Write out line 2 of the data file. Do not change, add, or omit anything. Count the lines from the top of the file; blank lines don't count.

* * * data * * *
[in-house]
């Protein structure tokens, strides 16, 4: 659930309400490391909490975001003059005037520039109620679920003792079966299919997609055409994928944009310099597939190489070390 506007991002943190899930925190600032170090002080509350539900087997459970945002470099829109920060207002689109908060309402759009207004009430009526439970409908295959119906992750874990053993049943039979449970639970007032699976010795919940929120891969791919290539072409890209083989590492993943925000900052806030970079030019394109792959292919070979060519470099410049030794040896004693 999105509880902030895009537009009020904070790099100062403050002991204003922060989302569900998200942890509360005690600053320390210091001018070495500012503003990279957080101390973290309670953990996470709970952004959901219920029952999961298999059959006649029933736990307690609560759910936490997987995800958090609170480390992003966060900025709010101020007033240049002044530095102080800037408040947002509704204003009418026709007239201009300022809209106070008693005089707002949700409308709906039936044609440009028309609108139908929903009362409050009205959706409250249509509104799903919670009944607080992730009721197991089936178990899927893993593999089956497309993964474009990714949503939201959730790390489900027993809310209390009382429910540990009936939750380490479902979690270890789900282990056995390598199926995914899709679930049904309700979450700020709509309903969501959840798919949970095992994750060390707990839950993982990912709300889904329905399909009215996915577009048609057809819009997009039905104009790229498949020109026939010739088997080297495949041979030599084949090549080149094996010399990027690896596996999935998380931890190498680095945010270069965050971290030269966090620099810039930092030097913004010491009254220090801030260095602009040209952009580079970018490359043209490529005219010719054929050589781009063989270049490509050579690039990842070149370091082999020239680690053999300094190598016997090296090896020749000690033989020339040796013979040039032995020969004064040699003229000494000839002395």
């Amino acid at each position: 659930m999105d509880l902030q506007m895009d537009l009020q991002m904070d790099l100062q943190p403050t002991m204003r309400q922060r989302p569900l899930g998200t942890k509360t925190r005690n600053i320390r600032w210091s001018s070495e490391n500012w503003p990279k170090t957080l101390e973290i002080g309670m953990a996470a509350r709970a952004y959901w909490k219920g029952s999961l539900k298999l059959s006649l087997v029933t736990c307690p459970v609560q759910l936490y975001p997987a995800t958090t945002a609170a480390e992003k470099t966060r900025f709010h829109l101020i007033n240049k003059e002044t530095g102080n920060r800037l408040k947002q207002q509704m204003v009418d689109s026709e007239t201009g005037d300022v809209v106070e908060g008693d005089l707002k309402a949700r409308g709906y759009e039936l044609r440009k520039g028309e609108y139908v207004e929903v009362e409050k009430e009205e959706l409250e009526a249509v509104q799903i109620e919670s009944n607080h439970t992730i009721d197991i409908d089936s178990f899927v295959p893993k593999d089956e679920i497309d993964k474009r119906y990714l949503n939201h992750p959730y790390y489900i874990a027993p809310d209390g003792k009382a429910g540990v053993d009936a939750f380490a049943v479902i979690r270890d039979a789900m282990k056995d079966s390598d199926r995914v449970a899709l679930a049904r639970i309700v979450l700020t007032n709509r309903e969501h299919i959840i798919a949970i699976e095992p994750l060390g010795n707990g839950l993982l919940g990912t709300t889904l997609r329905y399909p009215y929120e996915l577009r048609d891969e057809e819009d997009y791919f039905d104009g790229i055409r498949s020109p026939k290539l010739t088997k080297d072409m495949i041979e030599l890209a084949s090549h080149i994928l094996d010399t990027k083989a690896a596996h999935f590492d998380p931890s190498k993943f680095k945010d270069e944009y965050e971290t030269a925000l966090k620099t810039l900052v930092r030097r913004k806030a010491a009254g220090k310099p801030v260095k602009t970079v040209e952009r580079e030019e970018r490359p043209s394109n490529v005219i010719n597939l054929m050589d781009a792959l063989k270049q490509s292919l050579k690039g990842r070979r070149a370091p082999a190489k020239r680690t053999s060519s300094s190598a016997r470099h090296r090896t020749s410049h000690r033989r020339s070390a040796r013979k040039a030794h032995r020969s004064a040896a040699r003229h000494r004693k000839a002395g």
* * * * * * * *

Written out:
């Protein structure tokens, strides 16, 4: 659930309400490391909490975001003059005037520039109620679920003792079966299919997609055409994928944009310099597939190489070390 506007991002943190899930925190600032170090002080509350539900087997459970945002470099829109920060207002689109908060309402759009207004009430009526439970409908295959119906992750874990053993049943039979449970639970007032699976010795919940929120891969791919290539072409890209083989590492993943925000900052806030970079030019394109792959292919070979060519470099410049030794040896004693 999105509880902030895009537009009020904070790099100062403050002991204003922060989302569900998200942890509360005690600053320390210091001018070495500012503003990279957080101390973290309670953990996470709970952004959901219920029952999961298999059959006649029933736990307690609560759910936490997987995800958090609170480390992003966060900025709010101020007033240049002044530095102080800037408040947002509704204003009418026709007239201009300022809209106070008693005089707002949700409308709906039936044609440009028309609108139908929903009362409050009205959706409250249509509104799903919670009944607080992730009721197991089936178990899927893993593999089956497309993964474009990714949503939201959730790390489900027993809310209390009382429910540990009936939750380490479902979690270890789900282990056995390598199926995914899709679930049904309700979450700020709509309903969501959840798919949970095992994750060390707990839950993982990912709300889904329905399909009215996915577009048609057809819009997009039905104009790229498949020109026939010739088997080297495949041979030599084949090549080149094996010399990027690896596996999935998380931890190498680095945010270069965050971290030269966090620099810039930092030097913004010491009254220090801030260095602009040209952009580079970018490359043209490529005219010719054929050589781009063989270049490509050579690039990842070149370091082999020239680690053999300094190598016997090296090896020749000690033989020339040796013979040039032995020969004064040699003229000494000839002395």